- writer unknown
haven't heard the last of Jeff Buckley.
mother, Mary Guibert, who compiled both of Buckley's posthumous releases, including
the recent Mystery White Boy live album, is now planning a subscription-only
series of previously unreleased recordings which could run to as many as twenty
CDs. They will include unedited recordings of entire live concerts, Buckley's
first demos and material he wrote with Liz Fraser of the Cocteau Twins. In addition,
Guibert told Uncut, there are "twenty to thirty" tapes left in
the Buckley archive which she has not yet even begun to investigate.
says she prefers the subscription-only idea to a more commercially-oriented box
set. "I want to do it warts and all rather than refining it down as we did
for Mystery White Boy," she explains. "I think for those who
really have an affection for Jeff's work, giving them the opportunity to have
half a dozen, full-length unexpurgated concerts would be the way to go. I'm moving
away from the idea of more high-profile, high-promotion releases. Mystery White
Boy may be the last one we do like that. I tend towards a more hand-made series
where we take orders and then only produce so many."
Jeff and stepbrother Taylor listening to the 'Babylon Dungeon'
session tapes, West Hollywood 1990
albums would be sold via the Jeff Buckley free e-mail newsletter which Guibert
sends to 12,000 subscribers every fortnight (sign up at jeffbuckley.com).
"That's what gave me the idea for a subscription series," she says.
"Bootleggers are getting 50 dollars a pop for lousy recordings. So let's
put out the Glastonbury concert and Rotterdam, and the recordings of all the other
special nights. They deserve a place in the Jeff Buckley aficionado's collection. We
could have a row of 20 CDs of full concerts from beginning to end."
to Guibert, there are also six-and-a-half hours of tapes of Buckley performing
at New York's Sin-e club in 1993. Some 25 minutes taken from the performances
were issued on the EP, Live At Sin-e, on Big Cat in 1994, but tapes from
the same shows include Buckley singing Billie Holiday's Strange Fruit,
various Van Morrison and Bob Dylan covers - and a 20-minute version of a Nusrat
Fateh Ali Khan song in perfect Urdu.
also got his first demos which include a song called Strawberry Street,
about the casting couch in Hollywood, and there are also tapes of some songs he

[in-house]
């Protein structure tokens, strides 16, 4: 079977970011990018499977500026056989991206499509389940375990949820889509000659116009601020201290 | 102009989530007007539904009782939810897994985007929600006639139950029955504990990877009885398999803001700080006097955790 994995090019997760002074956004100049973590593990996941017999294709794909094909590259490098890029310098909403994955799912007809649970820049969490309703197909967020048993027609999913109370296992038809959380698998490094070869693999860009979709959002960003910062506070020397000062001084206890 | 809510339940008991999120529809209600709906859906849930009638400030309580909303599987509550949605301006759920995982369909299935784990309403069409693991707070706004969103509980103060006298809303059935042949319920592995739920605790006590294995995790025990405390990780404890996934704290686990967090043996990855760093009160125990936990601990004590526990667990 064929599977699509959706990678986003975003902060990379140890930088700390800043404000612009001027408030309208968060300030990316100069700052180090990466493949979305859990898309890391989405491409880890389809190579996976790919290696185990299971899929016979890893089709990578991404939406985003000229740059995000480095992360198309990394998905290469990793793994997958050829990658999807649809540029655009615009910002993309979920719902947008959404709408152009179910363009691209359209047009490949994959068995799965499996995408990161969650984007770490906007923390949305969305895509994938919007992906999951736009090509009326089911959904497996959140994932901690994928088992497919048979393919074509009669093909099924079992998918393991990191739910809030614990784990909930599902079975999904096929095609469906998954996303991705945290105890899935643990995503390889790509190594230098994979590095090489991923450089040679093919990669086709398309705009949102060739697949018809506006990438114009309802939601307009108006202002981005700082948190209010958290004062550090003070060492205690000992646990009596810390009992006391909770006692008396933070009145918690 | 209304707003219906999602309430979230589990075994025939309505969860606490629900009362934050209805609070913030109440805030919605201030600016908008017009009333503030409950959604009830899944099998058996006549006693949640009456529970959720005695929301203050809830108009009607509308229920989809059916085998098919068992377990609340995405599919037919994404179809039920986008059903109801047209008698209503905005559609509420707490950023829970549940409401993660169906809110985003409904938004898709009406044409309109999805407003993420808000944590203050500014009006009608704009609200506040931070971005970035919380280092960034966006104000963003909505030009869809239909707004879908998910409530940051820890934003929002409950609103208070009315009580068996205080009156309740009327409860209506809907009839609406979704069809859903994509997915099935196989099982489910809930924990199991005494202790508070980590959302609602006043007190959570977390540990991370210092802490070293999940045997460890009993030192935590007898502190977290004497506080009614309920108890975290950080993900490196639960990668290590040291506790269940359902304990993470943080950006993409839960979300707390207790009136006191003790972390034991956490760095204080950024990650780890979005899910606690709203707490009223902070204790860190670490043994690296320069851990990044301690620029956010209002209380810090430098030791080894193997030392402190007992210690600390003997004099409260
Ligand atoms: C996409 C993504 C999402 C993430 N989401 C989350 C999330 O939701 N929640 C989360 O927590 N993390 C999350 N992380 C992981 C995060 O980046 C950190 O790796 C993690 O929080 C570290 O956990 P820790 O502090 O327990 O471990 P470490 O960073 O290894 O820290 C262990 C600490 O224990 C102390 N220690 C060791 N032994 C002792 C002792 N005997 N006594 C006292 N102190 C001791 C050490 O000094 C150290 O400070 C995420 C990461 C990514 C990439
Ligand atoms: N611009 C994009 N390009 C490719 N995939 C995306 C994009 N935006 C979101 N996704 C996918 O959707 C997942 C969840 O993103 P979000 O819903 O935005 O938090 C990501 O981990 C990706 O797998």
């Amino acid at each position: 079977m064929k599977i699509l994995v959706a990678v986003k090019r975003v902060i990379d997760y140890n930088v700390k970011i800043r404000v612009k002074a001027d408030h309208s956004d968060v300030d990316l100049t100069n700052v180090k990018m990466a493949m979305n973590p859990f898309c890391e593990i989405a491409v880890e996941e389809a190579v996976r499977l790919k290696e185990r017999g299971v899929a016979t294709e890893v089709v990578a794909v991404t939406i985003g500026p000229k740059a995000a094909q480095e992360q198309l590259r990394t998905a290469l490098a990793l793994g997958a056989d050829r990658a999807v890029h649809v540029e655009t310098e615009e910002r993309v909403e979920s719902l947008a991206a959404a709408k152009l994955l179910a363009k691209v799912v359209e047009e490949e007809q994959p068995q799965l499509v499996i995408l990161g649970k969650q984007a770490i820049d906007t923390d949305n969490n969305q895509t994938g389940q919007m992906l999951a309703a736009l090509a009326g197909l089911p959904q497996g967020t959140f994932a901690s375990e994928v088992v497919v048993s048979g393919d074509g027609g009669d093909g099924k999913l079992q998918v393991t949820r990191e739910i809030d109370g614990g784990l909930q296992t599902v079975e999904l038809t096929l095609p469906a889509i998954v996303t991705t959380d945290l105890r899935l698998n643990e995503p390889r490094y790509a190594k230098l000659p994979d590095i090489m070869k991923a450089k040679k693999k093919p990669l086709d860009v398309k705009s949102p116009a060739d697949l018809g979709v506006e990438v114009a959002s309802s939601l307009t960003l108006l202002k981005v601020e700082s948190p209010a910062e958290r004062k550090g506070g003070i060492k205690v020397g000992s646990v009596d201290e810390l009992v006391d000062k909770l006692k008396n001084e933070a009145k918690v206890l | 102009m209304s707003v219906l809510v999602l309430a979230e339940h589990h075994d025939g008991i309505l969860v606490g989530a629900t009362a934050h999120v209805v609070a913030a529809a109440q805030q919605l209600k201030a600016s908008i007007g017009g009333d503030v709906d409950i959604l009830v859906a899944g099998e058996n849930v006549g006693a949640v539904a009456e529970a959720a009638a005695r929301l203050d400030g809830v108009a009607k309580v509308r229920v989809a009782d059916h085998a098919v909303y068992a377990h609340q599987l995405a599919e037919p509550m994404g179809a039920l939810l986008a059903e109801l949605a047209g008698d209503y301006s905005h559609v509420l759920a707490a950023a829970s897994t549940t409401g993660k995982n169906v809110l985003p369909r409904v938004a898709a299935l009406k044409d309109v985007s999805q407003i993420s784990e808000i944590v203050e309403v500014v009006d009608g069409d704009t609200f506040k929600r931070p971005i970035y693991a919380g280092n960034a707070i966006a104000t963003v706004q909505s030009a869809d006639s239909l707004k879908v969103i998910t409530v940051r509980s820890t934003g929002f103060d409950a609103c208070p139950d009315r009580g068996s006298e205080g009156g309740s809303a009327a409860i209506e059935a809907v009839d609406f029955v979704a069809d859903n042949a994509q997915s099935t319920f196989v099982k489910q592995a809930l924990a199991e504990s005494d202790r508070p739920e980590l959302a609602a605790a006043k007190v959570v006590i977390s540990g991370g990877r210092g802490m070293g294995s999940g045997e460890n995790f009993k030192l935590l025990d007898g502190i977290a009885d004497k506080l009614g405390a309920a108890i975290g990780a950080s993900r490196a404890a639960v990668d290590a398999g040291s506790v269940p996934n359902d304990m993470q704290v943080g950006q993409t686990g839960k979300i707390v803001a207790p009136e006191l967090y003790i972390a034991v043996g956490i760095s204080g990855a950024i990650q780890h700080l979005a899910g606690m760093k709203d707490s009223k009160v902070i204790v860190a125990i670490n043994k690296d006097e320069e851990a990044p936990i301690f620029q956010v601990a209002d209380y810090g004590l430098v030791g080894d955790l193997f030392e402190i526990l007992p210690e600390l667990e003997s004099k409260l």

wrote with Liz Fraser. I'd like to see all of that come out. Then there are 20
or 30 unmarked DAT tapes - we still have no idea what's on them. It's going to
take time to go through them. "
on the 25th anniversary of the death of Tim Buckley, Guibert remains bitter
about the attitude of Jeff's father towards his son. "The only influence
Tim had on Jeff's life was that it made him a sad little boy knowing that he had
a father who made no effort to be part of his life, she says. "Jeff didn't
have a single Tim Buckley album. He appreciated his father's music for what it
was. But he didn't resonate with it. The only time he learned his father's songs
was for the tribute concert in 1991. And that pretty much put it to rest for him."
time fly away
I've been thinking 'bout my yesterday
Oh, please listen darlin'
to my empty prayers
Sleep inside my dreams tonight
All I need to know tonight
are you and my child
is he a soldier or is he a dreamer?
Is he mama's little man?
Does he help
you when he can?
Or does he ask about me?
like a soldier boy
I been out fighting wars
That the world never knows about
I never win them loud
There's no crowds around me
when I get to thinkin'
'Bout the old days
When love was here to stay
wonder if we'd ever tried
Oh, what I'd give to hold him
Buckley - Tim Buckley Music ASCAP
1968 Elektra Records - Happy/Sad
also deeply critical of Dream Letter, the song on Tim Buckley's 1969 Happy/Sad
album in which he sang about the pain of being separated from his then three-year-old
a farce that was," she says. "All he had to do was pick up the phone
and come and see him. When I heard that song for the first time, it really made
me cry because I remember going to find Tim with my baby on my hip and his friends
wouldn't tell me where he was. He had told them he didn't want us in his life.
got the child support check for 80 dollars from him every month, so he knew where
to find us. He didn't need to write some pathetic, sappy little song that made
everybody think, 'Poor Tim, he can't be with his son.' That's bullshit. Perhaps
he wrote it to assuage his guilt. But he didn't so much as send Jeff a birthday
card or a Christmas card. So that song was a joke and it wasn't lost on Jeff at
all. It was a very sad part of his life."
two were briefly reunited for a few days just before Tim Buckley died when Jeff
was nine years old. "I was reading a newspaper one day ands saw that Tim
was performing at a local club," Guibert recalls. "I asked Jeff if he
wanted to go and meet his father. I called the club and Tim was there doing a
sound check and I took Jeff to see him. There was an amazing reunion between the
two of them and Tim and his wife asked if they could take Jeff home with them
for a few days and I consented.
three or four days, they sent him back on the bus with a little match-book in
his pocket with his father's telephone number on it. Thirty days later, Tim was
dead, What Jeff said he remembered of that time was that his father was mostly
behind closed doors, sleeping or whatever after being up all night composing.
everybody thought there would be more times together. It could have been the breakthrough
moment that might have changed all the tragedy and allowed Tim to make it up to
his son. I'm glad I was brave enough to do what I did because it would have been
horrible for Jeff not to have any memory of his father. I will always be convinced
that if he had lived, Tim would have done the right thing eventually."
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